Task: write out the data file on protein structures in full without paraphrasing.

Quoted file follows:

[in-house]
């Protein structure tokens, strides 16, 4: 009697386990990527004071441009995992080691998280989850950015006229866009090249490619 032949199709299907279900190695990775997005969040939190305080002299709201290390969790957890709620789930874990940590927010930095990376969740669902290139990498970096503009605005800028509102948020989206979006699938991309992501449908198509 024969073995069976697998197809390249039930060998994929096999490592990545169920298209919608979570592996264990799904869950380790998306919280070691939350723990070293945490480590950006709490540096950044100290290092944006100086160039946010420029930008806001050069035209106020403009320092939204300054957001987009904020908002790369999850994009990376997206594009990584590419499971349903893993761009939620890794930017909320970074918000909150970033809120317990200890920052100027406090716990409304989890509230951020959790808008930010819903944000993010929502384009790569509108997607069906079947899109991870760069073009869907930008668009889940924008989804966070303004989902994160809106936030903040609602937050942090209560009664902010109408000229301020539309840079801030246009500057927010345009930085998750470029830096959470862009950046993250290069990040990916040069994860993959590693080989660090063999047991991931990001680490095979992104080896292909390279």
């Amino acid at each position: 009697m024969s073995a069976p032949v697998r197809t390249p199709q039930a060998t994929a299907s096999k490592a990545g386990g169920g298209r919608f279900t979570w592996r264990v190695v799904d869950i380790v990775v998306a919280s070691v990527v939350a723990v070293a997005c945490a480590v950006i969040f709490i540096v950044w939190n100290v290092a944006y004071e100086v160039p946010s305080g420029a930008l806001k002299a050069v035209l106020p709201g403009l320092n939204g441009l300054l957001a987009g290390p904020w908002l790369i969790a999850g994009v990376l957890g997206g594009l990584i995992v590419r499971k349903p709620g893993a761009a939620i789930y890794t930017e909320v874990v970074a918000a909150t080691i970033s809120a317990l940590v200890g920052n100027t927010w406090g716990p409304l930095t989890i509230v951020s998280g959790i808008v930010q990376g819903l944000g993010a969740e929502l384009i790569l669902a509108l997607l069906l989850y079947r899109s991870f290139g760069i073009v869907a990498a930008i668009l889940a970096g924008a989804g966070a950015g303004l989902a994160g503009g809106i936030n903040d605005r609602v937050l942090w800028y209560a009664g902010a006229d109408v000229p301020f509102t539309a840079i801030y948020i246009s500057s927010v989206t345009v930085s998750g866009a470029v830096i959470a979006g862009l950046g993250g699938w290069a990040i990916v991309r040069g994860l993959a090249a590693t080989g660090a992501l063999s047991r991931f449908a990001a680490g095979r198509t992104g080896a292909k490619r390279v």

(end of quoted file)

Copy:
[in-house]
């Protein structure tokens, strides 16, 4: 009697386990990527004071441009995992080691998280989850950015006229866009090249490619 032949199709299907279900190695990775997005969040939190305080002299709201290390969790957890709620789930874990940590927010930095990376969740669902290139990498970096503009605005800028509102948020989206979006699938991309992501449908198509 024969073995069976697998197809390249039930060998994929096999490592990545169920298209919608979570592996264990799904869950380790998306919280070691939350723990070293945490480590950006709490540096950044100290290092944006100086160039946010420029930008806001050069035209106020403009320092939204300054957001987009904020908002790369999850994009990376997206594009990584590419499971349903893993761009939620890794930017909320970074918000909150970033809120317990200890920052100027406090716990409304989890509230951020959790808008930010819903944000993010929502384009790569509108997607069906079947899109991870760069073009869907930008668009889940924008989804966070303004989902994160809106936030903040609602937050942090209560009664902010109408000229301020539309840079801030246009500057927010345009930085998750470029830096959470862009950046993250290069990040990916040069994860993959590693080989660090063999047991991931990001680490095979992104080896292909390279």
């Amino acid at each position: 009697m024969s073995a069976p032949v697998r197809t390249p199709q039930a060998t994929a299907s096999k490592a990545g386990g169920g298209r919608f279900t979570w592996r264990v190695v799904d869950i380790v990775v998306a919280s070691v990527v939350a723990v070293a997005c945490a480590v950006i969040f709490i540096v950044w939190n100290v290092a944006y004071e100086v160039p946010s305080g420029a930008l806001k002299a050069v035209l106020p709201g403009l320092n939204g441009l300054l957001a987009g290390p904020w908002l790369i969790a999850g994009v990376l957890g997206g594009l990584i995992v590419r499971k349903p709620g893993a761009a939620i789930y890794t930017e909320v874990v970074a918000a909150t080691i970033s809120a317990l940590v200890g920052n100027t927010w406090g716990p409304l930095t989890i509230v951020s998280g959790i808008v930010q990376g819903l944000g993010a969740e929502l384009i790569l669902a509108l997607l069906l989850y079947r899109s991870f290139g760069i073009v869907a990498a930008i668009l889940a970096g924008a989804g966070a950015g303004l989902a994160g503009g809106i936030n903040d605005r609602v937050l942090w800028y209560a009664g902010a006229d109408v000229p301020f509102t539309a840079i801030y948020i246009s500057s927010v989206t345009v930085s998750g866009a470029v830096i959470a979006g862009l950046g993250g699938w290069a990040i990916v991309r040069g994860l993959a090249a590693t080989g660090a992501l063999s047991r991931f449908a990001a680490g095979r198509t992104g080896a292909k490619r390279v």